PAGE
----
I’ve been enjoying the Microcosmos series of videos, including the latest on colonial microbes. There’s a good long section on volvocine algae:
Back when I was a cocky grad student, I wrote a paper that was, in some ways, critical of the work of one of the biggest names in my field. David Kirk, who passed away last year, was among the most important figures in establishing Volvox as a model system for development, genetics, and evolution, among other things. He had published a paper that I thought was unnecessarily progressivist, and I said so in terms that, in retrospect, could have been more diplomatic. In response, Dr. Kirk, whom I had never met, sent me a very thoughtful email thanking me for pointing out some of the problems and politely disagreeing on some other points. Its tone was kind and respectful when annoyed and argumentative would have probably been justified.
In that email, he offered a bet, the stakes of which were to be a beer, that one of the things I had suggested would turn out to be wrong. The issue had to do with inversion, a process that the (mostly) spheroidal algae in the family Volvocaceae undergo during development. I have written about inversion many times on Fierce Roller; in a nutshell, these algae start their lives inside-out, with their flagella on the inside, and invert to get the flagella on the outside, where they can be used for swimming. Their relatives in the genus Gonium also undergo a process of partial inversion, changing from cup-shaped (with the flagella on the concave side) to flat or slightly cup-shaped in the other direction. Dr. Kirk had interpreted Gonium‘s partial inversion as a probable intermediate step that led to the complete inversion characteristic of the Volvocaceae. My reconstructions suggested that incomplete inversion in Gonium had evolved separately from complete inversion in the Volvocaceae, and Dr. Kirk bet me that this would turn out to be wrong.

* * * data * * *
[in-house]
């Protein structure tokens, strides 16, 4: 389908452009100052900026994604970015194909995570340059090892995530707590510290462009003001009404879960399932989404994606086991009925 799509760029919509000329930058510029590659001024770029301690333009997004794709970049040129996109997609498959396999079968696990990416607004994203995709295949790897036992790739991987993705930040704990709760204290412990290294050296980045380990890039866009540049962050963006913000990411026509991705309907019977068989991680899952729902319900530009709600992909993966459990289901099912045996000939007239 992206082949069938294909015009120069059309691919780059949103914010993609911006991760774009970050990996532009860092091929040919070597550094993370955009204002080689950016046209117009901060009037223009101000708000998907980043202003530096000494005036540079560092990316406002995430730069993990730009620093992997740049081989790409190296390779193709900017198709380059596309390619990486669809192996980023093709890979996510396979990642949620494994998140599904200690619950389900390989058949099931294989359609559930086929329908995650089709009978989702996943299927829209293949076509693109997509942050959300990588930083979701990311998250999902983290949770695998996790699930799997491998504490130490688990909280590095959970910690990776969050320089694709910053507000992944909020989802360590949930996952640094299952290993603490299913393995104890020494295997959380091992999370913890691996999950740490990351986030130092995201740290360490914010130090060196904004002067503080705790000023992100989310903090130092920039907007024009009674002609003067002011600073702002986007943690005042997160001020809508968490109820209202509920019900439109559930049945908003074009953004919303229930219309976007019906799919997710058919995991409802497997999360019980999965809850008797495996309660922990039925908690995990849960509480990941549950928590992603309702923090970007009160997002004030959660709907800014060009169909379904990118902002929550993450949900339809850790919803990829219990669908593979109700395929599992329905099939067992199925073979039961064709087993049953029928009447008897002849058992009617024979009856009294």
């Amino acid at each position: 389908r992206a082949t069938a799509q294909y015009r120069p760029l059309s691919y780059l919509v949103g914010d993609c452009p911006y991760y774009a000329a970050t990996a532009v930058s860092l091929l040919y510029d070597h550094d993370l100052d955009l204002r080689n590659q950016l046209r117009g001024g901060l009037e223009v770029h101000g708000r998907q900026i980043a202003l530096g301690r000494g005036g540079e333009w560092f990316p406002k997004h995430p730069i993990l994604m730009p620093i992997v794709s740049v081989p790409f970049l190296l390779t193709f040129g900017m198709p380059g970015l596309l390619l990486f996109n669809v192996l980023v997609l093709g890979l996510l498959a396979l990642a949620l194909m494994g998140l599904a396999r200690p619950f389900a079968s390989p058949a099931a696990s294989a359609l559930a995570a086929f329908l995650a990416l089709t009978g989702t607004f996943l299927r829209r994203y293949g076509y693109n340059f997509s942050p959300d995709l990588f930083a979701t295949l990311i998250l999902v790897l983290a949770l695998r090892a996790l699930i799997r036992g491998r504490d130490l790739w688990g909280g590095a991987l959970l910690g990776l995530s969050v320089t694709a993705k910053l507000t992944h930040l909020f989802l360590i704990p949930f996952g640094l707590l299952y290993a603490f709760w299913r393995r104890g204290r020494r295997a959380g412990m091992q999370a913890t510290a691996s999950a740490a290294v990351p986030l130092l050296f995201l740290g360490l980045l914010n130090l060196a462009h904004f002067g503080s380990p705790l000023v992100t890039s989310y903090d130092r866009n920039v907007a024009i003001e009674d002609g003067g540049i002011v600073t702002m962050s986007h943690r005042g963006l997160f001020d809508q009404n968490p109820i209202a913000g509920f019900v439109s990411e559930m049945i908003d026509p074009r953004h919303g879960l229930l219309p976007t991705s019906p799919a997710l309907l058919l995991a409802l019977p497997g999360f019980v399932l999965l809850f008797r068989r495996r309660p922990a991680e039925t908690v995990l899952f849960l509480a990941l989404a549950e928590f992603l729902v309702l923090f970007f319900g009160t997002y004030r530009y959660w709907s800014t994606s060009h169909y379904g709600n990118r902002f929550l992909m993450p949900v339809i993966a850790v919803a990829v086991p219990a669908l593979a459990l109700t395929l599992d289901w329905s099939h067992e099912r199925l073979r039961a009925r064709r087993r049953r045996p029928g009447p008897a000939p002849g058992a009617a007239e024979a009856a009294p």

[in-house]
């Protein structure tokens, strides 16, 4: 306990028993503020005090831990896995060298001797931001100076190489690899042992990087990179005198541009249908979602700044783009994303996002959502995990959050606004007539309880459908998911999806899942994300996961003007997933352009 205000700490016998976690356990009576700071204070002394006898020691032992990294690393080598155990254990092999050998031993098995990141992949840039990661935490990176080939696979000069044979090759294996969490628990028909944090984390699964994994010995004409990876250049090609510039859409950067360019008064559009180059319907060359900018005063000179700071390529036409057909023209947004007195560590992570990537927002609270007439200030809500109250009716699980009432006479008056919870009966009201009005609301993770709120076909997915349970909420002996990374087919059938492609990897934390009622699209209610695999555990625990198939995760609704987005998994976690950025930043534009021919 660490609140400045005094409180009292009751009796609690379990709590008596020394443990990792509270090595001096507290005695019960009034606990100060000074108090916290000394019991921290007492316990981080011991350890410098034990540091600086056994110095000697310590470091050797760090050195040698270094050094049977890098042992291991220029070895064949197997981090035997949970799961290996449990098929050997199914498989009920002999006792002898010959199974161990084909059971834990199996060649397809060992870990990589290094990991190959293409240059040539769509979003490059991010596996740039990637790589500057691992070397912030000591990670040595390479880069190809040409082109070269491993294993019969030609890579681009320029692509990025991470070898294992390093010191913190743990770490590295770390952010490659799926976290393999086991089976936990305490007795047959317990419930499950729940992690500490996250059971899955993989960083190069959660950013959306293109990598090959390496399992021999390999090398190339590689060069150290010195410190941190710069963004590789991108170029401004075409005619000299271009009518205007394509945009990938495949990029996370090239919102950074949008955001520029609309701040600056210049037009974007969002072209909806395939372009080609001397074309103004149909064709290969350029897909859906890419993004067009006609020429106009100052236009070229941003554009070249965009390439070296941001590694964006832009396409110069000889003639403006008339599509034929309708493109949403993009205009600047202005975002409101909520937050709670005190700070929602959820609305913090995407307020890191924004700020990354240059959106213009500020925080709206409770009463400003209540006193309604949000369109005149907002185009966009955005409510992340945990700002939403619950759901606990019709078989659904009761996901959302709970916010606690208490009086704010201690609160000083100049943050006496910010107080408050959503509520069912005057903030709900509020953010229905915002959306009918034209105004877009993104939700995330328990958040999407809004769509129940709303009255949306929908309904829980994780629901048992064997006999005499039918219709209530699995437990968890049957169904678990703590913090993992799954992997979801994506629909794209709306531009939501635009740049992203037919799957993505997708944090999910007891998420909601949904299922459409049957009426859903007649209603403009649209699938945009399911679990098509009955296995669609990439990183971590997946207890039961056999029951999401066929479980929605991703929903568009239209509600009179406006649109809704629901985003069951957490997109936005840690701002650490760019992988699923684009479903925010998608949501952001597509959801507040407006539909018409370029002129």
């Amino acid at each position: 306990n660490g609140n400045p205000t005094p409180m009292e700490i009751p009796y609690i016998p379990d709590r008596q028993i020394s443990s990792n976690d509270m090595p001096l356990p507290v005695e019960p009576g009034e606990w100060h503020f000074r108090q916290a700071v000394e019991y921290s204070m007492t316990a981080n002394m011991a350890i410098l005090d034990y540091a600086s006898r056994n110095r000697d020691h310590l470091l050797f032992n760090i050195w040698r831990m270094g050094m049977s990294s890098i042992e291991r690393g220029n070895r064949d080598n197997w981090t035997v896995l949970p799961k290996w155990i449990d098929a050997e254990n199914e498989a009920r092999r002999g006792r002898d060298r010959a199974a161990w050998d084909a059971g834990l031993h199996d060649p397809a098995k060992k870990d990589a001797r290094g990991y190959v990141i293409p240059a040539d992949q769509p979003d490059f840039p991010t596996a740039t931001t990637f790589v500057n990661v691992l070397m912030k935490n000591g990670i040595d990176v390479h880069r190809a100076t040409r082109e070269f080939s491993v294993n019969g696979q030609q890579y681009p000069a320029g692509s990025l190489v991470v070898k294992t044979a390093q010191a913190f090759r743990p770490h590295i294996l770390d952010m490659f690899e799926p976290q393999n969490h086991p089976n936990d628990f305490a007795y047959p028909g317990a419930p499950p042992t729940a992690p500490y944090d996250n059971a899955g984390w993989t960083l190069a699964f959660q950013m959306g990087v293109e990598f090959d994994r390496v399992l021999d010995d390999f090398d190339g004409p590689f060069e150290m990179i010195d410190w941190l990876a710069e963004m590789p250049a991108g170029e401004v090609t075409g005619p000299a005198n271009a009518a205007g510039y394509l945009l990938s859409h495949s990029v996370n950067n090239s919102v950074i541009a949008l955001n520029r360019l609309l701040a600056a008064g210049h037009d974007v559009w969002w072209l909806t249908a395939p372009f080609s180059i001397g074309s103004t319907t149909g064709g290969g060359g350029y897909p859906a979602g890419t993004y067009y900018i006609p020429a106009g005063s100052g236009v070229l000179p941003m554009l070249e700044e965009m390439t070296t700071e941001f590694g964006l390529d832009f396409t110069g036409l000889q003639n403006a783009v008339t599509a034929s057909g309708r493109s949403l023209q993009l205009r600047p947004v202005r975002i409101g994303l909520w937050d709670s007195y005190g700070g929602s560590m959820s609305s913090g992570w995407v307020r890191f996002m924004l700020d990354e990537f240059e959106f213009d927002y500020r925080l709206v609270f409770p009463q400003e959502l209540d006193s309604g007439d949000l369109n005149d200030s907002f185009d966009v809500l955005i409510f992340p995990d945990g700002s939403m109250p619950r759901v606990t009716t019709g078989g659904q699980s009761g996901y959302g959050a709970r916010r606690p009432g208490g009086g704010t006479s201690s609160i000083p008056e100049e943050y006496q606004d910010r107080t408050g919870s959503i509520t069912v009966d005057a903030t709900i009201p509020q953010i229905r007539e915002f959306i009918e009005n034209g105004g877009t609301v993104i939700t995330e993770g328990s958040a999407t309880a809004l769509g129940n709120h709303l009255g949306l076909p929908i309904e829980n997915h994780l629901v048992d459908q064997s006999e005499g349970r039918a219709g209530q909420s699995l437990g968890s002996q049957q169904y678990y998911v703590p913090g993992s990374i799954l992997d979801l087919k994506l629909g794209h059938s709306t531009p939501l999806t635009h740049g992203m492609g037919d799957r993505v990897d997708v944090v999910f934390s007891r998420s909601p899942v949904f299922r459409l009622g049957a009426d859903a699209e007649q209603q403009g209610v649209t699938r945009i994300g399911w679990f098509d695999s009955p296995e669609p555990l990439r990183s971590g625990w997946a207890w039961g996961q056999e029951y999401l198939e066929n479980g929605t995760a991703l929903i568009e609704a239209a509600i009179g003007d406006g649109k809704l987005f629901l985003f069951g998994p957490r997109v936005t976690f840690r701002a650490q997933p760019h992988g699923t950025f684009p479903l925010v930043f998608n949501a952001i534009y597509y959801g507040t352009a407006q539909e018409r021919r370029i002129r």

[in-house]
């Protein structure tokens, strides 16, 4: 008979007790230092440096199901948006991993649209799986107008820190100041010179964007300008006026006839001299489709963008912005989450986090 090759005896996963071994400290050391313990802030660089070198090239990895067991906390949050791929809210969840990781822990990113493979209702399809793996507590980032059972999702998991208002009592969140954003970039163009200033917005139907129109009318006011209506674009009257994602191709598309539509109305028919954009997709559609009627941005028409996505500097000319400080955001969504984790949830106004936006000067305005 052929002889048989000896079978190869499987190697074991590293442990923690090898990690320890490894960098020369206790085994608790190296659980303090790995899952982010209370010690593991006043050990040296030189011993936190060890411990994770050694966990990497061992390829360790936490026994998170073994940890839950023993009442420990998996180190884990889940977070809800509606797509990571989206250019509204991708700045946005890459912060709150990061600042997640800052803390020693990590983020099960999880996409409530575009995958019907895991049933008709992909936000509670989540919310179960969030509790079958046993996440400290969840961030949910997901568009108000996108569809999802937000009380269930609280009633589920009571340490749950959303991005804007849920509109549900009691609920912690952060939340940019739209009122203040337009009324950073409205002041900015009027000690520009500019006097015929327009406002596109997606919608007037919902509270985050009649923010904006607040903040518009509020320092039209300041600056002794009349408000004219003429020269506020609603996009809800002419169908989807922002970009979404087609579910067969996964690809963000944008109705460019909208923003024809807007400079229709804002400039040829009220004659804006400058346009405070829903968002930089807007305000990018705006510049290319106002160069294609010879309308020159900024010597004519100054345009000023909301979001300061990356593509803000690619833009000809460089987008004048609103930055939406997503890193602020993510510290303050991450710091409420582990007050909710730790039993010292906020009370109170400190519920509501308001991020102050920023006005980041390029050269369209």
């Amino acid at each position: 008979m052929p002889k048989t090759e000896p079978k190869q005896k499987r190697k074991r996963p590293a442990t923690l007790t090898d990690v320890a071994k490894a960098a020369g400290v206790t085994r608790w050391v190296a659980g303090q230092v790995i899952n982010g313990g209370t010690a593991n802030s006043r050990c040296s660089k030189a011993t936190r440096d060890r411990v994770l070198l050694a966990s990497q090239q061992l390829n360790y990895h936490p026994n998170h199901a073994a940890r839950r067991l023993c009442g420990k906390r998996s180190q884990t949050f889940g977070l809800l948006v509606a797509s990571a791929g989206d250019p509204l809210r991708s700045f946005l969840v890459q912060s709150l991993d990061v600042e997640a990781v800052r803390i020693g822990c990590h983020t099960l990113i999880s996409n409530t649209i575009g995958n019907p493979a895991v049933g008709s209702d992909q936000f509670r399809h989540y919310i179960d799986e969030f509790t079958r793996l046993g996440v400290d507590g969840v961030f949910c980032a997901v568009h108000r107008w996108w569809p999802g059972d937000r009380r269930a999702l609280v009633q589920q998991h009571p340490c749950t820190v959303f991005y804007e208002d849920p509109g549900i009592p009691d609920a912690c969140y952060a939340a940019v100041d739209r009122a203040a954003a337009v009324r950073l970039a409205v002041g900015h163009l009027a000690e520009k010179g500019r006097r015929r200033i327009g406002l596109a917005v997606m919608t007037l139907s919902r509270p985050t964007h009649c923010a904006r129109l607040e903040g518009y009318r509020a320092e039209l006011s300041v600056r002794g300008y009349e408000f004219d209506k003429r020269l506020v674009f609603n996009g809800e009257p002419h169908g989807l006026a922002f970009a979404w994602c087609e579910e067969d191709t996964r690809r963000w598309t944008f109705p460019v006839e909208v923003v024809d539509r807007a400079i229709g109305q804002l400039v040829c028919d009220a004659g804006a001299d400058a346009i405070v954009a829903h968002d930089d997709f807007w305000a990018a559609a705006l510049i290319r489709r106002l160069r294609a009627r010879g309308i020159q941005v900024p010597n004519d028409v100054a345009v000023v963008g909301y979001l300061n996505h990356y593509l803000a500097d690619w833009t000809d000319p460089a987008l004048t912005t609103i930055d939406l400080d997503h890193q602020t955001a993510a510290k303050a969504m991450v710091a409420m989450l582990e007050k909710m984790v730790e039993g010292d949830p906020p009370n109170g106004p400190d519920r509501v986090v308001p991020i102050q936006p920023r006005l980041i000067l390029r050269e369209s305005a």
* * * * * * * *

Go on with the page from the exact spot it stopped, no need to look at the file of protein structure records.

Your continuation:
My postdoc makes fun of me for having a lousy memory. Not long ago she showed me a paper about microRNAs, and I said I hadn’t read it. She responded, “Yes you have; you blogged about it!” The other day we were discussing the use of antibiotics to prevent bacterial contamination, and I said I thought I might have done that at one time. She told me I had, it was ampicillin, and the concentration.
I’ve been blogging for nearly four years now, and I’ve published well over 400 posts. So I’ve learned that before I sink a bunch of time into writing a new blog post, it’s worth a quick search to make sure I’m not going to repeat myself. When a new paper from Takashi Nakada and colleagues popped up in my Google Scholar alerts, I didn’t immediately realize that I had already written about it. That post was mainly about a new analysis by Thomas Pröschold and colleagues, with the Nakada trees serving as a point of comparison. The new paper is worth its own post, though.
A group of researchers from Keio University have published a new analysis of evolutionary relationships among green algae in the order Volvocales. Takashi Nakada, Yudai Tsuchida, and Masaru Tomita inferred relationships using one nuclear gene and five chloroplast genes.